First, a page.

FIG. 2a is a diagram of the bias current and phases of a controlled orbit for three Josephson junctions on the edge of the CIR where θ2 =θ3, as a function t, where t represents the number of times that an orbit passes through the surface of the section.
FIG. 2b is a phase portrait showing that the controlled orbit visits both sides of the basin boundary under noise.
FIG. 3a is a diagram of time series of bias current and phases of two orbits, θ2 and θ3, in a switching process of a first desired ordering for three globally coupled oscillators;
FIG. 3b is a diagram of the orbits attracted to a first anti-phase (AP) attractors after the control is turned off for a system of three globally coupled oscillators;
FIG. 3c is a diagram of time series of bias current and phases of two orbits, θ2 and θ3, in a switching process of a second desired ordering for three globally coupled oscillators;
FIG. 3d is a diagram of orbits attracted to a second AP attractors after the control is turned off for a system of three globally coupled oscillators;
FIGS. 4a, 4b and 4c represent a time series diagram of a system of four globally coupled oscillators after control and release to three different AP states of the six possible orderings.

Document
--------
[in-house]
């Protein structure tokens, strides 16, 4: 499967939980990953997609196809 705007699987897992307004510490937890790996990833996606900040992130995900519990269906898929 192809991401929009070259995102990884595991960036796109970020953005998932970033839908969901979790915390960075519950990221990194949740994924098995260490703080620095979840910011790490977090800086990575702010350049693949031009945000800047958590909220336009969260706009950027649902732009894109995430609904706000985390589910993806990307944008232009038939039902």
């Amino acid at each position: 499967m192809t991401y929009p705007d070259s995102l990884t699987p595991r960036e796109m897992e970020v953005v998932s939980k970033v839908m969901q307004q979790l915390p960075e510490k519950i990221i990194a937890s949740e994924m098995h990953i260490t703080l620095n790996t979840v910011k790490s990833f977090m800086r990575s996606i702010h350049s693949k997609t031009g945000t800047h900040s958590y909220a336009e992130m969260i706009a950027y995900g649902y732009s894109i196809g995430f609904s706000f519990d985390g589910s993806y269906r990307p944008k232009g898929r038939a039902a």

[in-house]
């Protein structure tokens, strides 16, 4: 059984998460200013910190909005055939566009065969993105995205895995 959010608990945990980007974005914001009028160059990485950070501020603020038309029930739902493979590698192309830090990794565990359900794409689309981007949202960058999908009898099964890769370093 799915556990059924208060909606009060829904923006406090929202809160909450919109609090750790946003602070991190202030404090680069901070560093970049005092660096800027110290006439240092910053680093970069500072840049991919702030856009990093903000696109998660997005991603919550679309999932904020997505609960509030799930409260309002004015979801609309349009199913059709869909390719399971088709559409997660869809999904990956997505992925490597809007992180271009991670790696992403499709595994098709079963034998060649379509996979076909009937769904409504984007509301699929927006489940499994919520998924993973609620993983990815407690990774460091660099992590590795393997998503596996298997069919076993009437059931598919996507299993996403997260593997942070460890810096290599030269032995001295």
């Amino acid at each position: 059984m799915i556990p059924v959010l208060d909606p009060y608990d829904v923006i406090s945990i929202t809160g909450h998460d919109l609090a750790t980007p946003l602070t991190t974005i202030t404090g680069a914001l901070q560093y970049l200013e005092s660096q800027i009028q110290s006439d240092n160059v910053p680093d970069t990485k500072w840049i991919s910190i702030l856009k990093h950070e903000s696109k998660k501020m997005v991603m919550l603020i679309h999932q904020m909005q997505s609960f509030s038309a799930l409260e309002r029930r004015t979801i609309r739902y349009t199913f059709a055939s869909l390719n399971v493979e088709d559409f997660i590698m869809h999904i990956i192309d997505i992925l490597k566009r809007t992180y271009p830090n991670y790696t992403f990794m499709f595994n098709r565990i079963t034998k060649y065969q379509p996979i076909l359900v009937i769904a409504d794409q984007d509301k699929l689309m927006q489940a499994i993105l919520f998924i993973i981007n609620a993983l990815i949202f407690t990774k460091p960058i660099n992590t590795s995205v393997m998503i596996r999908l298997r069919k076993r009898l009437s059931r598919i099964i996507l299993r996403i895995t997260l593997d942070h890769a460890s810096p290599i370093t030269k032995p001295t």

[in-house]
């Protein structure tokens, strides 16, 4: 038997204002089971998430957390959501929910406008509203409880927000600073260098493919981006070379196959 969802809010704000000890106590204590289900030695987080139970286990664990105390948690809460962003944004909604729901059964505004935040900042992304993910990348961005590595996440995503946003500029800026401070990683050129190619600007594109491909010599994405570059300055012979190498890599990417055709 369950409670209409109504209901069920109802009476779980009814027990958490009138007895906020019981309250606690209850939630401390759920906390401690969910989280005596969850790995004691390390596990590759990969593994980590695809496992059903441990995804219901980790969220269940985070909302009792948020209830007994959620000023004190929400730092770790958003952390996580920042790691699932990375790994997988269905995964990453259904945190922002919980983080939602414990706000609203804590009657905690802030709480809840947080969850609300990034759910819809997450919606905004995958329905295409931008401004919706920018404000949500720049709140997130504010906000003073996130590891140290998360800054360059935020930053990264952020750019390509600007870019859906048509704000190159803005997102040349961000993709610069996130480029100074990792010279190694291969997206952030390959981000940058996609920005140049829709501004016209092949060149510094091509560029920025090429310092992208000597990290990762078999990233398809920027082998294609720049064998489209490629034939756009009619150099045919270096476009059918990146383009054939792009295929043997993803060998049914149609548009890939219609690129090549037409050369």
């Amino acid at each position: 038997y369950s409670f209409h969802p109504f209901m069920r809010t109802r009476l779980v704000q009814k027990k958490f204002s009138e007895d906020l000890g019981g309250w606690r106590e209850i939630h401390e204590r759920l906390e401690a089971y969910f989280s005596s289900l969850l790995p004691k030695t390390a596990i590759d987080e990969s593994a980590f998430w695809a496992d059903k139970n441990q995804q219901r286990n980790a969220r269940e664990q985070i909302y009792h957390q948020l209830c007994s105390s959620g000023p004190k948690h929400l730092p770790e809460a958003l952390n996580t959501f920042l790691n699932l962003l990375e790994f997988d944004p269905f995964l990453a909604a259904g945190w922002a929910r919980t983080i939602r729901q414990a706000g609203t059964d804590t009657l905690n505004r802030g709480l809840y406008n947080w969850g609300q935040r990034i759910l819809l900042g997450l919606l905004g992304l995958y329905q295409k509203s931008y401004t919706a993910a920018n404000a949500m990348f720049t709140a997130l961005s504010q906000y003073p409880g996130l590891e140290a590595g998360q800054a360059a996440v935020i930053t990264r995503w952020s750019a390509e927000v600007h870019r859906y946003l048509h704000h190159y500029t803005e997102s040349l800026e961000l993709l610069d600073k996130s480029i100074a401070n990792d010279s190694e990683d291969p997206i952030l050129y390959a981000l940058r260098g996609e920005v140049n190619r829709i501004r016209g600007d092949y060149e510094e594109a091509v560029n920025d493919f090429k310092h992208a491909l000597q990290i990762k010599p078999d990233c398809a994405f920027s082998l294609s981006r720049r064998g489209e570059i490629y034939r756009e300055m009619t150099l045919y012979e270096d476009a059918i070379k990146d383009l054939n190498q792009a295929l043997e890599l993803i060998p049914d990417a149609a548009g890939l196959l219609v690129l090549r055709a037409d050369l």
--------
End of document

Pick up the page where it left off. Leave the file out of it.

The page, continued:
FIG. 5 is an example of a globally connected electronic circuit of three active elements;
FIG. 6 is a graph (a bifurcation diagram) illustrating regions of stability and instability for a typical globally connected system;
FIG. 7 is a flow chart illustrating calibration of a system according to the invention;
FIG. 8 is a flow chart illustration switching among antiphase states, according to the invention.
Referring now to the drawings, FIG. 5 illustrates a system of three operational amplifiers 10a, 10b, 10c globally connected, and driving a generalized load of impedance Z. The amplifiers have identical gain Ro /Ri, and their outputs are summed at 12, and fed back to the inverting inputs of the amplifiers at 14a, 14b, 14c, respectively, to effect global coupling. Current source 16 drives the system, and could, e.g., constitute the parameter by which the system could be controlled according to the invention.